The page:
Wednesday, May 30, 2007

The Short Book Club -- The Highest Tide

A story about a 13 year old boy exploring the tidal pools in a bay off the Puget Sound? Well this book, The Highest Tide, a debut novel by Jim Lynch was chosen by the Short Book Club for this week's meeting. I wasn't so sure about this, as I generally dislike books with young boys as protagonists. They tend to have potty mouth dialogue which does not amuse me in the least.

So in trepidation I began to read. From the first word I was hooked. The protagonist never says this, but it is written as if he were an adult writing about one summer in his childhood and so my fears were allayed.

Miles O'Malley, an only child, 13 years old, small for his age and a loner, lives with his parents just above the tide line on Puget Sound near Olympia, Washington. Obsessed with Rachel Carson's writings, he has become an expert on the marine life on the tidal flats and he spends his spare time and then his summer vacation collecting clams and geoduck for sale to restaurants and interesting specimens to aquaria, often accompanied by his friend Phelps, a more worldy wise thirteen year old than Miles is.

One night, as he explores the tidal area, he finds a giant squid, a deep water creature which is an extremely rare find. His friend and mentor, Professor Cramer, notifies the media and he becomes famous, giving interviews to TV reporters.

He continues to find other interesting specimens and his fame grows, with people of all descriptions beginning to follow him on the flats and demand things of him which disrupt his life. He tries to carry on normally while pursuing his friendship with an elderly semi-incapacitated psychic neighbour, Florence, whom he helps as best he can. While his parents' marriage is disintegrating around him, he is also dealing with a huge crush that he has on his 18 year old neighbour Angie.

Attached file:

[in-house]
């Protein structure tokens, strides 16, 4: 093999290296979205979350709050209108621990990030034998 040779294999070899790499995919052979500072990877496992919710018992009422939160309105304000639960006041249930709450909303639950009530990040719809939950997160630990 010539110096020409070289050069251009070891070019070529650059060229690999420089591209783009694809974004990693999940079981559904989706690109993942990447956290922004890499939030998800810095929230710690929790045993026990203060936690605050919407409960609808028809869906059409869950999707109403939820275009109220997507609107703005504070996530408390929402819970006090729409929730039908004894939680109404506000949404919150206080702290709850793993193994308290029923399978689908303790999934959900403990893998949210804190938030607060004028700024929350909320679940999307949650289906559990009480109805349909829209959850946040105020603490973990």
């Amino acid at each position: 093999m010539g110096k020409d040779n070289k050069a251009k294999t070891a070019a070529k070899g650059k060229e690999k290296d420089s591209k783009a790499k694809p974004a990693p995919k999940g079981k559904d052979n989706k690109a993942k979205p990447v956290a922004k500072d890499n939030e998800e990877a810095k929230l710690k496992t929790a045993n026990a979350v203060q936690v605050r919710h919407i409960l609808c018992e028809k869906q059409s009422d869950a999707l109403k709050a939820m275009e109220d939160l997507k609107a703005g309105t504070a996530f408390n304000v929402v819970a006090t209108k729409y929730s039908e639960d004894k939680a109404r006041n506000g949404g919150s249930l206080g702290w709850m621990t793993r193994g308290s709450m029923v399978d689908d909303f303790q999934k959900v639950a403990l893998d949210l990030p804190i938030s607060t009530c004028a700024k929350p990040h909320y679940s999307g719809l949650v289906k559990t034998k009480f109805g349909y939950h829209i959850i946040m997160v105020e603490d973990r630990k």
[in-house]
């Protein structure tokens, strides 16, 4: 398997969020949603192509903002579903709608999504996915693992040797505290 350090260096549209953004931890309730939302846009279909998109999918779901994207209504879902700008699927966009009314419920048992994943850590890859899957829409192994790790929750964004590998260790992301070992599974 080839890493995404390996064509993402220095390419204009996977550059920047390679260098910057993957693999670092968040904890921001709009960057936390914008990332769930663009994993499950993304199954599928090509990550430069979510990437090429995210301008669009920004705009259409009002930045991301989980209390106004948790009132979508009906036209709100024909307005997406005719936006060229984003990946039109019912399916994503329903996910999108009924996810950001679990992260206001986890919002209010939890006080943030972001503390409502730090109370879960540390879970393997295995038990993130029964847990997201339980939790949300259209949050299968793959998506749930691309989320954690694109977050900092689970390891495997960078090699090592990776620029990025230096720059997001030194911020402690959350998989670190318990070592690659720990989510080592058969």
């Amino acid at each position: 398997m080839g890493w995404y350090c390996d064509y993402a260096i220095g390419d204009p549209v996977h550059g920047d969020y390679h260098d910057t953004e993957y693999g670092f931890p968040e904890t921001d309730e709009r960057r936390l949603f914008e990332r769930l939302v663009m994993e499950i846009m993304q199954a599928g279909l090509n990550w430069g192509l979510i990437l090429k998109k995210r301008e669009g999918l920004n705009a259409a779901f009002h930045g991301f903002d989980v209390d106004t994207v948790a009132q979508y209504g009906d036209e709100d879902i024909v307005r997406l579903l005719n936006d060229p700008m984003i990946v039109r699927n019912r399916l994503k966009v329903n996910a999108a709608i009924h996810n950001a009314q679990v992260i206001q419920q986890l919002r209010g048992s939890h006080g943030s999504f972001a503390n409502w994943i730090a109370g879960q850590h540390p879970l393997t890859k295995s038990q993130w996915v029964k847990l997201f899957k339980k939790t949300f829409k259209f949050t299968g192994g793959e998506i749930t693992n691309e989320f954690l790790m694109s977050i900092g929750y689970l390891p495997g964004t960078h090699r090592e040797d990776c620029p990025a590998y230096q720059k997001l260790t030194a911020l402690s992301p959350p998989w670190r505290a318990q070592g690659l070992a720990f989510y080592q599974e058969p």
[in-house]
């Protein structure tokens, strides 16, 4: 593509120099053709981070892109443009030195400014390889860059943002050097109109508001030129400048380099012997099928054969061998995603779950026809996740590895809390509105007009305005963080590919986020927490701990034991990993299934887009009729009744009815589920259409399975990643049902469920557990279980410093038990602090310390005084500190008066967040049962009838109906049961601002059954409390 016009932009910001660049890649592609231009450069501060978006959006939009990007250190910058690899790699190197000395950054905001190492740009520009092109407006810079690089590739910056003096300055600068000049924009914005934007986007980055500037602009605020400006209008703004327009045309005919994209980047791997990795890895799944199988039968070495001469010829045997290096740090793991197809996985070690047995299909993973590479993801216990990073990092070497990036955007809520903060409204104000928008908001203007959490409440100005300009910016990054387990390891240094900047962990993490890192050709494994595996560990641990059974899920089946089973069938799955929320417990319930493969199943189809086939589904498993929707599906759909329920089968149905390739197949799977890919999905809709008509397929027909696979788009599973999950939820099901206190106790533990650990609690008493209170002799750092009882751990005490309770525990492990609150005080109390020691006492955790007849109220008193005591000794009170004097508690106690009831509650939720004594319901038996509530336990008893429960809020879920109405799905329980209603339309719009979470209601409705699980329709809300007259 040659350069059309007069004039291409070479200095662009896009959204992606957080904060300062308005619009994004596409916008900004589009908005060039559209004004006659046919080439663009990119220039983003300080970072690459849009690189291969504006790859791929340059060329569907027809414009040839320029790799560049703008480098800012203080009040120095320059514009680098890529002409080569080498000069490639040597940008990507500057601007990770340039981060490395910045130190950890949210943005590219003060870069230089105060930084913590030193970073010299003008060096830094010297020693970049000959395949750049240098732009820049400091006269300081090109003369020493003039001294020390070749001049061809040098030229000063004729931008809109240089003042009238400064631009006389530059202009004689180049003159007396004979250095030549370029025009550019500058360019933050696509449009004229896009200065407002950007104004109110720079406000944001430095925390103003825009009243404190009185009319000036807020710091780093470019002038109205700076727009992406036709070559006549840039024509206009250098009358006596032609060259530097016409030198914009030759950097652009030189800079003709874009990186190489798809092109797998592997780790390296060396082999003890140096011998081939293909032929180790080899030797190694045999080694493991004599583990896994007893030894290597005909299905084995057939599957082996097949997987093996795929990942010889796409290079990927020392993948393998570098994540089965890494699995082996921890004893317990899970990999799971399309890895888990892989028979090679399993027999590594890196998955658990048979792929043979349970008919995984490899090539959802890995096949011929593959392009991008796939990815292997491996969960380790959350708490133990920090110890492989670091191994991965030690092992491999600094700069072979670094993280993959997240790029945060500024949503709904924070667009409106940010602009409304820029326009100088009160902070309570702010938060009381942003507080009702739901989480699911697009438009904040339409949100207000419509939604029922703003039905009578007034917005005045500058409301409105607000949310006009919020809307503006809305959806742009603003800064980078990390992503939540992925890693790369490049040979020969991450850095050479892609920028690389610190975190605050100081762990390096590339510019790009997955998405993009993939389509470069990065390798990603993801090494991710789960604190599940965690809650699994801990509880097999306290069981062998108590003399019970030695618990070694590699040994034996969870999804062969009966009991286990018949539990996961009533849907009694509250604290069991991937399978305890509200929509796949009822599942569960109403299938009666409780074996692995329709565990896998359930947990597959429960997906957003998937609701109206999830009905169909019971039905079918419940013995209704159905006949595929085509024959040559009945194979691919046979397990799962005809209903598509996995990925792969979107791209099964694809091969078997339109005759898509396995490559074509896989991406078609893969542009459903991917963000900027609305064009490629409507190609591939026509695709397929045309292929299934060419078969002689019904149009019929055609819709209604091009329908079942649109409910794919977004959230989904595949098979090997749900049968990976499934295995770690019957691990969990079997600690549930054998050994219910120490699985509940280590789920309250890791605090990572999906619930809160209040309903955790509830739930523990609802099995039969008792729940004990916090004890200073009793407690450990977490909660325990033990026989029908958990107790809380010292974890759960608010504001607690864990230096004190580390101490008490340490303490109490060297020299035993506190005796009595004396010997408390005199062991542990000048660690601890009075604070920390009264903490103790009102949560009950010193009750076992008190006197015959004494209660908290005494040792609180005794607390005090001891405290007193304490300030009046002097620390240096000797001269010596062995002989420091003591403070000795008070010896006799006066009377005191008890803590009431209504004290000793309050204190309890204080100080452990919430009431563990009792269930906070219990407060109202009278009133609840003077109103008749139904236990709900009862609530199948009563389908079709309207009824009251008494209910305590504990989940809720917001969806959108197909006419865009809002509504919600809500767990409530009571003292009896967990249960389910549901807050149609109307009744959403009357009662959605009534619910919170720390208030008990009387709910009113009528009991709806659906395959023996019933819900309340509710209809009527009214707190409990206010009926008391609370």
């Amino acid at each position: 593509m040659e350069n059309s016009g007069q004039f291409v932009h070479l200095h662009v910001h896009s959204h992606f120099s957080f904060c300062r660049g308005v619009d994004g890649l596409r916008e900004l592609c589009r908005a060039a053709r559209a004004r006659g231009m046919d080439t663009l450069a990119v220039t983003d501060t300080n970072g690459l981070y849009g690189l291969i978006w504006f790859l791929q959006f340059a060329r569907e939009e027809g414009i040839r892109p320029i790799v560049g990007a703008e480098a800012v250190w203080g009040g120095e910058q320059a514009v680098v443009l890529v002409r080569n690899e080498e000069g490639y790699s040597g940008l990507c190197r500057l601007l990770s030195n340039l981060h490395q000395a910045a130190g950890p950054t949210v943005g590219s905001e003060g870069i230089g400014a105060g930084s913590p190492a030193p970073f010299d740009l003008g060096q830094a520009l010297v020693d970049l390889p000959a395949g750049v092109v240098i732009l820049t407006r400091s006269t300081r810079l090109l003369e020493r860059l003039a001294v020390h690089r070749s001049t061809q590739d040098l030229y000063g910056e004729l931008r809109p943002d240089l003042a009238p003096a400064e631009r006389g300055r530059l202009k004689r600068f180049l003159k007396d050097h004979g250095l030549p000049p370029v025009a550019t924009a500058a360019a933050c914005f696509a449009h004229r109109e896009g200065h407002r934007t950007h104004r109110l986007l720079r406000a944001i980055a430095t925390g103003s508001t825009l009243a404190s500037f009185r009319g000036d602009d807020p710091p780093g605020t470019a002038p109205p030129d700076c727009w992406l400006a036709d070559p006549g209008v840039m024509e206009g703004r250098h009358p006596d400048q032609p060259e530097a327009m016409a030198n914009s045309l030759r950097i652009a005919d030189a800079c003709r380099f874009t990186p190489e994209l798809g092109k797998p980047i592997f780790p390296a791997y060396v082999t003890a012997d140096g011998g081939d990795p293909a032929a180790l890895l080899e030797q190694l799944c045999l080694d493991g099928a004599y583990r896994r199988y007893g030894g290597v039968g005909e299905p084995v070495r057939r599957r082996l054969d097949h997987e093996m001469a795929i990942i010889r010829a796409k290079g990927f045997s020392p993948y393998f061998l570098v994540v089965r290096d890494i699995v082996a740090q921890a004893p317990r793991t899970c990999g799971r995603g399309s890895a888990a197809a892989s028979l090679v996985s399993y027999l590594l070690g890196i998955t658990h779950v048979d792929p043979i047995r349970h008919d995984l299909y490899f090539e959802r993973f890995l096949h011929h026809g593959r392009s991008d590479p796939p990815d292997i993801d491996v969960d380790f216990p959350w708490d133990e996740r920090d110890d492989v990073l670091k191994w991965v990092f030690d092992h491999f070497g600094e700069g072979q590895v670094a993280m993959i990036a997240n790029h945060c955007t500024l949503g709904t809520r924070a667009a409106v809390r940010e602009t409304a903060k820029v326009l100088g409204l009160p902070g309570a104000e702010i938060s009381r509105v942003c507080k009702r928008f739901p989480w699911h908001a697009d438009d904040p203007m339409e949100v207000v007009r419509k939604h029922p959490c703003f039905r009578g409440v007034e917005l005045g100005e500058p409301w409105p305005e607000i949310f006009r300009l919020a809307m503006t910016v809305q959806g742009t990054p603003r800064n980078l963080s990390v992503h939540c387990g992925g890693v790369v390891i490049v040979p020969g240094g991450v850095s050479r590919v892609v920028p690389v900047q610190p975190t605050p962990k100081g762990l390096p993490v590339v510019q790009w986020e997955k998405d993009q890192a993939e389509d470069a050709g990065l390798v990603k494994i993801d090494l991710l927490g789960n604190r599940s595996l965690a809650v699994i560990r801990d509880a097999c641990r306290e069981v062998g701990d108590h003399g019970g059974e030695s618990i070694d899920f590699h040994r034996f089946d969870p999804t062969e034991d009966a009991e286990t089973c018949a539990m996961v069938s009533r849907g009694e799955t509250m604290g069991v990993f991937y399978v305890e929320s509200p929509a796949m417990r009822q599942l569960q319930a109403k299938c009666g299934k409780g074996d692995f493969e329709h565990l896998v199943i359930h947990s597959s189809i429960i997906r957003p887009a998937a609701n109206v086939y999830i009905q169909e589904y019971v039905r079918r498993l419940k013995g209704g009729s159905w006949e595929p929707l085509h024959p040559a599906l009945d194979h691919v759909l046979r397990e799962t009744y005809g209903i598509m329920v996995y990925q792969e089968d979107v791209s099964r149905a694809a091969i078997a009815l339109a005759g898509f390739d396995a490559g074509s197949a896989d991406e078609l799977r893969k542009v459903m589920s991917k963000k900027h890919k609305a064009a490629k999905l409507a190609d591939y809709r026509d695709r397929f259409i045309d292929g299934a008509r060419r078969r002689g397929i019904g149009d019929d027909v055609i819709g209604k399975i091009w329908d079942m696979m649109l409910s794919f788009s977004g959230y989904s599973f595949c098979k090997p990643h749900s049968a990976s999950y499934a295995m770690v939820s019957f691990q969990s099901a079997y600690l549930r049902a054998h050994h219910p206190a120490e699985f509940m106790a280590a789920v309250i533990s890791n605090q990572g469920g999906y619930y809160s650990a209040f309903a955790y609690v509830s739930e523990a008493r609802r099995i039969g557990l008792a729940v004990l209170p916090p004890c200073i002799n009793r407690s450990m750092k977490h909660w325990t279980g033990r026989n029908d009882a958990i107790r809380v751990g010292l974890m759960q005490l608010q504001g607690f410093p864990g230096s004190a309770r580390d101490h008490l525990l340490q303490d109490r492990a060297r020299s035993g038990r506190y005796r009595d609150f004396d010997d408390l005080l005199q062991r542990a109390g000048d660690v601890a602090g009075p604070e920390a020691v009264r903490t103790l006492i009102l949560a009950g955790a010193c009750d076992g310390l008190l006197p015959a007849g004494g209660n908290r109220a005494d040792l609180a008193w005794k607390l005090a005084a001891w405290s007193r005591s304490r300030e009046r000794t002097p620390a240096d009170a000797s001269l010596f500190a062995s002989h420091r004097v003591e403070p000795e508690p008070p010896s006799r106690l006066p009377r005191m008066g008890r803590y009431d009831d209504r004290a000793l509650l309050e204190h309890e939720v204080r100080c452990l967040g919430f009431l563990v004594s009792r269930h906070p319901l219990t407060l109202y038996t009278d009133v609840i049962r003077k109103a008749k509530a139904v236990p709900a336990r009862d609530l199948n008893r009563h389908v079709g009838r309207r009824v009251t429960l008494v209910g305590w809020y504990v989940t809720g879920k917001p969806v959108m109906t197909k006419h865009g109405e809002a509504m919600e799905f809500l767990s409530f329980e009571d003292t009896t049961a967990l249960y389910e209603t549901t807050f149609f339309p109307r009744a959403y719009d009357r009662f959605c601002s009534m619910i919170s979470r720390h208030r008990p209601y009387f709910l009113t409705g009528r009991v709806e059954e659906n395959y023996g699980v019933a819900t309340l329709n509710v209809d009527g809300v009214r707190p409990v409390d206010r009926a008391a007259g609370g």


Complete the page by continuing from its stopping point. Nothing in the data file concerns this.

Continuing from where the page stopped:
The denouement of the novel is the coming of the highest tide of the year which gives the novel its title and predicted by Florence to be the highest in 50 years. When this occurs it sets in motion other events which I do not wish to spoil for you.

The descriptions of the marine life in this book are mesmerizing. I was totally enthralled by the world that the author showed to us, the readers. One treasure after another is revealed. The interactions between Miles, the anxious brainy child and the more worldly wise Phelps are often hilarious and Phelps runs interference to protect Miles from the growing number of media people who seeks him out. I'm sure I haven't done this book justice, but I think it is one of the most enjoyable books I have read this year.


We were ten at dinner for the Short Book Club meeting and afterwards, remarkably, at the discussion, we found that every single person loved the book. In fact, the discussion was so animated that we all seemed to be talking at once, with little side conversations breaking out at times. So the little book about the young boy, which some of us were very dubious about, was a great hit after all. My raspberry ricotta cheesecake was a delicious finale, along with tea and coffee, even if I do say so myself.

After two book posts in a row I'll try to come up with something different for next time.




28 comments:

mhr said...